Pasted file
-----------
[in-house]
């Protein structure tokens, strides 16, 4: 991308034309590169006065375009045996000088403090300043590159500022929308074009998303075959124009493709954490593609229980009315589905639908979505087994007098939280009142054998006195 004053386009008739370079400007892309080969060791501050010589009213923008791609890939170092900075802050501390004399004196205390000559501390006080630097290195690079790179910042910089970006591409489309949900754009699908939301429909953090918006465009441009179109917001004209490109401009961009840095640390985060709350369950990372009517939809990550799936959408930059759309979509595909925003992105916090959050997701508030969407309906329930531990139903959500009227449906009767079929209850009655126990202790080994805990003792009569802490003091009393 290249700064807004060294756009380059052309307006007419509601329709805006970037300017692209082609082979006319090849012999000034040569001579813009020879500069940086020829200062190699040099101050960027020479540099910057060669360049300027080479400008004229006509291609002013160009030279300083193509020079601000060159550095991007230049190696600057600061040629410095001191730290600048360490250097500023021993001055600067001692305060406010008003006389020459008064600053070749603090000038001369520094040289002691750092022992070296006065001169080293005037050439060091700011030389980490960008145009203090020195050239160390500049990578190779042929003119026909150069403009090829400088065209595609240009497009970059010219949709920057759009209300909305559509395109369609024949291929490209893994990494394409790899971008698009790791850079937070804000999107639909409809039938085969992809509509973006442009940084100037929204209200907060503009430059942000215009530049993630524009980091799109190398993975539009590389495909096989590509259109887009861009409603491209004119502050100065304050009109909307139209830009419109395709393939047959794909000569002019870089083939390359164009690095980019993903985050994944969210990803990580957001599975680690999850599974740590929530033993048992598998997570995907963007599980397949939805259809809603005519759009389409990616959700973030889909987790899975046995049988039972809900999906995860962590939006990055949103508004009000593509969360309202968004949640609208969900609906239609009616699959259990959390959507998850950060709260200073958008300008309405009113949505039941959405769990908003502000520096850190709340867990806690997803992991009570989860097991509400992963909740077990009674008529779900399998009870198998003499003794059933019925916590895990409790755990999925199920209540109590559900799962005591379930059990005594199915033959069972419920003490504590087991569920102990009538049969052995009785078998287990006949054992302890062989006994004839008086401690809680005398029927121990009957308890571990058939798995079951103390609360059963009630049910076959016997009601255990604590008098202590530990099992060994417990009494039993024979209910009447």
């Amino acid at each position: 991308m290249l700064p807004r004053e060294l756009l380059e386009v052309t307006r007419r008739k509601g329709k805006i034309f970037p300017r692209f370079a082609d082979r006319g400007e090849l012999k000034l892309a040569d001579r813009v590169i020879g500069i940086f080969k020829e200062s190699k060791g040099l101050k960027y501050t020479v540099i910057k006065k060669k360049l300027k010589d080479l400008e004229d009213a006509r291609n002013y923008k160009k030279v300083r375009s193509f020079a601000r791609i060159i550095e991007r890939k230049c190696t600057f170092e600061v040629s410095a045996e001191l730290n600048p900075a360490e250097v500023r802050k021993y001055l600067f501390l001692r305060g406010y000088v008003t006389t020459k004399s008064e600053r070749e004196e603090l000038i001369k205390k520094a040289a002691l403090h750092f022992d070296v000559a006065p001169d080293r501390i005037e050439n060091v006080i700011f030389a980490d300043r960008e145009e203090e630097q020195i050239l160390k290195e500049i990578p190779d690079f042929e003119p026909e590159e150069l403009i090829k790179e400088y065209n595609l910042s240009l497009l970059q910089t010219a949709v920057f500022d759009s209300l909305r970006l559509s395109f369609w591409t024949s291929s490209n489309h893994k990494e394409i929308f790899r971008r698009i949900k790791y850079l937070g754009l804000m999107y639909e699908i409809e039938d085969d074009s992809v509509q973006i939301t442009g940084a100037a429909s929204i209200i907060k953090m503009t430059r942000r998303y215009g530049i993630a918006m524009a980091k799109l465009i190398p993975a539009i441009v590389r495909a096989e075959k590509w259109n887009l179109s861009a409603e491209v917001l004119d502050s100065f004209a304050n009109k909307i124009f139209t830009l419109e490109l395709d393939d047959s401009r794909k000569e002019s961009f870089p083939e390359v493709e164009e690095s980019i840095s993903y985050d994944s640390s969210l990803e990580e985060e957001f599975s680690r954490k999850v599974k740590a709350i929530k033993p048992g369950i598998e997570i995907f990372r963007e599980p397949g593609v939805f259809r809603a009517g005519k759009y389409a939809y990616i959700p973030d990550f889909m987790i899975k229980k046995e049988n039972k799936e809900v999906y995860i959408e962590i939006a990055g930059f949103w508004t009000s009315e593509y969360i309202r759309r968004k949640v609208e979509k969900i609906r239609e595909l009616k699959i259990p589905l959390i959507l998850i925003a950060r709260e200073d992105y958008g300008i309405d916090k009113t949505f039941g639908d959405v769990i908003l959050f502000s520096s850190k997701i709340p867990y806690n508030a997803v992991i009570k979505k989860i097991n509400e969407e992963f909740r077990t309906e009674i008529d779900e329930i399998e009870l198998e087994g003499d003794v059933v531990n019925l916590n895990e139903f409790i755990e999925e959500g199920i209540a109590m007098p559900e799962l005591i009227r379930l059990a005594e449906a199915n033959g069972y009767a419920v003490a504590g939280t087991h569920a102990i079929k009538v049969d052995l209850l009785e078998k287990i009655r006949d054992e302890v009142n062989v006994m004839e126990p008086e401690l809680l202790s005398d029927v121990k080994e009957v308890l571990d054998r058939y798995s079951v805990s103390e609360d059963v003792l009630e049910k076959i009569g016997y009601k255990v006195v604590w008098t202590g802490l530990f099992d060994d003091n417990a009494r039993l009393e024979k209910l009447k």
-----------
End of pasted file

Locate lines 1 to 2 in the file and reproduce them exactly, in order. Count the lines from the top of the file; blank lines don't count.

[in-house]
């Protein structure tokens, strides 16, 4: 991308034309590169006065375009045996000088403090300043590159500022929308074009998303075959124009493709954490593609229980009315589905639908979505087994007098939280009142054998006195 004053386009008739370079400007892309080969060791501050010589009213923008791609890939170092900075802050501390004399004196205390000559501390006080630097290195690079790179910042910089970006591409489309949900754009699908939301429909953090918006465009441009179109917001004209490109401009961009840095640390985060709350369950990372009517939809990550799936959408930059759309979509595909925003992105916090959050997701508030969407309906329930531990139903959500009227449906009767079929209850009655126990202790080994805990003792009569802490003091009393 290249700064807004060294756009380059052309307006007419509601329709805006970037300017692209082609082979006319090849012999000034040569001579813009020879500069940086020829200062190699040099101050960027020479540099910057060669360049300027080479400008004229006509291609002013160009030279300083193509020079601000060159550095991007230049190696600057600061040629410095001191730290600048360490250097500023021993001055600067001692305060406010008003006389020459008064600053070749603090000038001369520094040289002691750092022992070296006065001169080293005037050439060091700011030389980490960008145009203090020195050239160390500049990578190779042929003119026909150069403009090829400088065209595609240009497009970059010219949709920057759009209300909305559509395109369609024949291929490209893994990494394409790899971008698009790791850079937070804000999107639909409809039938085969992809509509973006442009940084100037929204209200907060503009430059942000215009530049993630524009980091799109190398993975539009590389495909096989590509259109887009861009409603491209004119502050100065304050009109909307139209830009419109395709393939047959794909000569002019870089083939390359164009690095980019993903985050994944969210990803990580957001599975680690999850599974740590929530033993048992598998997570995907963007599980397949939805259809809603005519759009389409990616959700973030889909987790899975046995049988039972809900999906995860962590939006990055949103508004009000593509969360309202968004949640609208969900609906239609009616699959259990959390959507998850950060709260200073958008300008309405009113949505039941959405769990908003502000520096850190709340867990806690997803992991009570989860097991509400992963909740077990009674008529779900399998009870198998003499003794059933019925916590895990409790755990999925199920209540109590559900799962005591379930059990005594199915033959069972419920003490504590087991569920102990009538049969052995009785078998287990006949054992302890062989006994004839008086401690809680005398029927121990009957308890571990058939798995079951103390609360059963009630049910076959016997009601255990604590008098202590530990099992060994417990009494039993024979209910009447």